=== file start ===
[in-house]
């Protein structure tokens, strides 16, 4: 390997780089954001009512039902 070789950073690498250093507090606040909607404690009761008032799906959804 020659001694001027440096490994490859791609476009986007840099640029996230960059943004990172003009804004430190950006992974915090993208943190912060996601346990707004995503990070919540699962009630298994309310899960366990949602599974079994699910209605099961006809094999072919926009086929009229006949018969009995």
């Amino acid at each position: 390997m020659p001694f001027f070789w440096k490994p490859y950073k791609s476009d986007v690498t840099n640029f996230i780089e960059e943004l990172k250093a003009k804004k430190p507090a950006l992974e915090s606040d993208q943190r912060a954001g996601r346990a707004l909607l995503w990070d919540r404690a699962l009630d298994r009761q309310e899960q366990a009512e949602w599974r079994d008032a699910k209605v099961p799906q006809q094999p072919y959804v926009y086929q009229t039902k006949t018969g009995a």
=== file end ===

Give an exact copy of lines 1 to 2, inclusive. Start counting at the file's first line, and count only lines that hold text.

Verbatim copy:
[in-house]
């Protein structure tokens, strides 16, 4: 390997780089954001009512039902 070789950073690498250093507090606040909607404690009761008032799906959804 020659001694001027440096490994490859791609476009986007840099640029996230960059943004990172003009804004430190950006992974915090993208943190912060996601346990707004995503990070919540699962009630298994309310899960366990949602599974079994699910209605099961006809094999072919926009086929009229006949018969009995």